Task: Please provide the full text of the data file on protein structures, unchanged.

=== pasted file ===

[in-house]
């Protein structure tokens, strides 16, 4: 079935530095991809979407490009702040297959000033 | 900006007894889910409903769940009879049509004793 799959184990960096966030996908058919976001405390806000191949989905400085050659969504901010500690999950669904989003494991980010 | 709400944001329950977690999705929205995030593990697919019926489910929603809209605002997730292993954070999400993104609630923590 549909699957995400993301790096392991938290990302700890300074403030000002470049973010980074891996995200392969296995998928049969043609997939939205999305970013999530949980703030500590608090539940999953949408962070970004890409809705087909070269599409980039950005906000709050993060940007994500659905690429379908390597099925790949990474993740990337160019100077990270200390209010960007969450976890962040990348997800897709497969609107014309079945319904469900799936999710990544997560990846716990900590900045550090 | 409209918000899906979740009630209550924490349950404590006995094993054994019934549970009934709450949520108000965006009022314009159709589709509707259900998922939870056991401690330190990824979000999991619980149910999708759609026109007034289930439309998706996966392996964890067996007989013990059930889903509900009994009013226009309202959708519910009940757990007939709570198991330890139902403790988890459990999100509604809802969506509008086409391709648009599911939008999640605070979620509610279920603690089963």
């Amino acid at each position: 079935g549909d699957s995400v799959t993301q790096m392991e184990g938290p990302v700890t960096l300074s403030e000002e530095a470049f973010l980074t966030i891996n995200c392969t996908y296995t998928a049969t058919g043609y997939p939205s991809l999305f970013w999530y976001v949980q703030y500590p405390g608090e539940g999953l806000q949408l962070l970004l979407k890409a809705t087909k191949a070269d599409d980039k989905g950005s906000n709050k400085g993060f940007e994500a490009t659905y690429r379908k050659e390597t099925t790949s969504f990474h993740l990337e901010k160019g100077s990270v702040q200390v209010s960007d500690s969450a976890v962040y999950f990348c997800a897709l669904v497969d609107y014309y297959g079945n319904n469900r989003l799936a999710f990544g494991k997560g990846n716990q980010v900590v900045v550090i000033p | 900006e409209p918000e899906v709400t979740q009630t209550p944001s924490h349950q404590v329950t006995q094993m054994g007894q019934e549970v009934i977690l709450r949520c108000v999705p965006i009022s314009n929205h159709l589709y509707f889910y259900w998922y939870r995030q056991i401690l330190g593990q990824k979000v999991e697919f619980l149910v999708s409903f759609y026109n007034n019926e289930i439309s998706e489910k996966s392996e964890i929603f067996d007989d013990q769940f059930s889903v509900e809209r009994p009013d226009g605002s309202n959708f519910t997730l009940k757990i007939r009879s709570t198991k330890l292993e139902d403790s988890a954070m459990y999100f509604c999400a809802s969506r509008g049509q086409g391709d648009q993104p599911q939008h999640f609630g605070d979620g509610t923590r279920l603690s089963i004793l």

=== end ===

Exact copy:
[in-house]
């Protein structure tokens, strides 16, 4: 079935530095991809979407490009702040297959000033 | 900006007894889910409903769940009879049509004793 799959184990960096966030996908058919976001405390806000191949989905400085050659969504901010500690999950669904989003494991980010 | 709400944001329950977690999705929205995030593990697919019926489910929603809209605002997730292993954070999400993104609630923590 549909699957995400993301790096392991938290990302700890300074403030000002470049973010980074891996995200392969296995998928049969043609997939939205999305970013999530949980703030500590608090539940999953949408962070970004890409809705087909070269599409980039950005906000709050993060940007994500659905690429379908390597099925790949990474993740990337160019100077990270200390209010960007969450976890962040990348997800897709497969609107014309079945319904469900799936999710990544997560990846716990900590900045550090 | 409209918000899906979740009630209550924490349950404590006995094993054994019934549970009934709450949520108000965006009022314009159709589709509707259900998922939870056991401690330190990824979000999991619980149910999708759609026109007034289930439309998706996966392996964890067996007989013990059930889903509900009994009013226009309202959708519910009940757990007939709570198991330890139902403790988890459990999100509604809802969506509008086409391709648009599911939008999640605070979620509610279920603690089963």
């Amino acid at each position: 079935g549909d699957s995400v799959t993301q790096m392991e184990g938290p990302v700890t960096l300074s403030e000002e530095a470049f973010l980074t966030i891996n995200c392969t996908y296995t998928a049969t058919g043609y997939p939205s991809l999305f970013w999530y976001v949980q703030y500590p405390g608090e539940g999953l806000q949408l962070l970004l979407k890409a809705t087909k191949a070269d599409d980039k989905g950005s906000n709050k400085g993060f940007e994500a490009t659905y690429r379908k050659e390597t099925t790949s969504f990474h993740l990337e901010k160019g100077s990270v702040q200390v209010s960007d500690s969450a976890v962040y999950f990348c997800a897709l669904v497969d609107y014309y297959g079945n319904n469900r989003l799936a999710f990544g494991k997560g990846n716990q980010v900590v900045v550090i000033p | 900006e409209p918000e899906v709400t979740q009630t209550p944001s924490h349950q404590v329950t006995q094993m054994g007894q019934e549970v009934i977690l709450r949520c108000v999705p965006i009022s314009n929205h159709l589709y509707f889910y259900w998922y939870r995030q056991i401690l330190g593990q990824k979000v999991e697919f619980l149910v999708s409903f759609y026109n007034n019926e289930i439309s998706e489910k996966s392996e964890i929603f067996d007989d013990q769940f059930s889903v509900e809209r009994p009013d226009g605002s309202n959708f519910t997730l009940k757990i007939r009879s709570t198991k330890l292993e139902d403790s988890a954070m459990y999100f509604c999400a809802s969506r509008g049509q086409g391709d648009q993104p599911q939008h999640f609630g605070d979620g509610t923590r279920l603690s089963i004793l």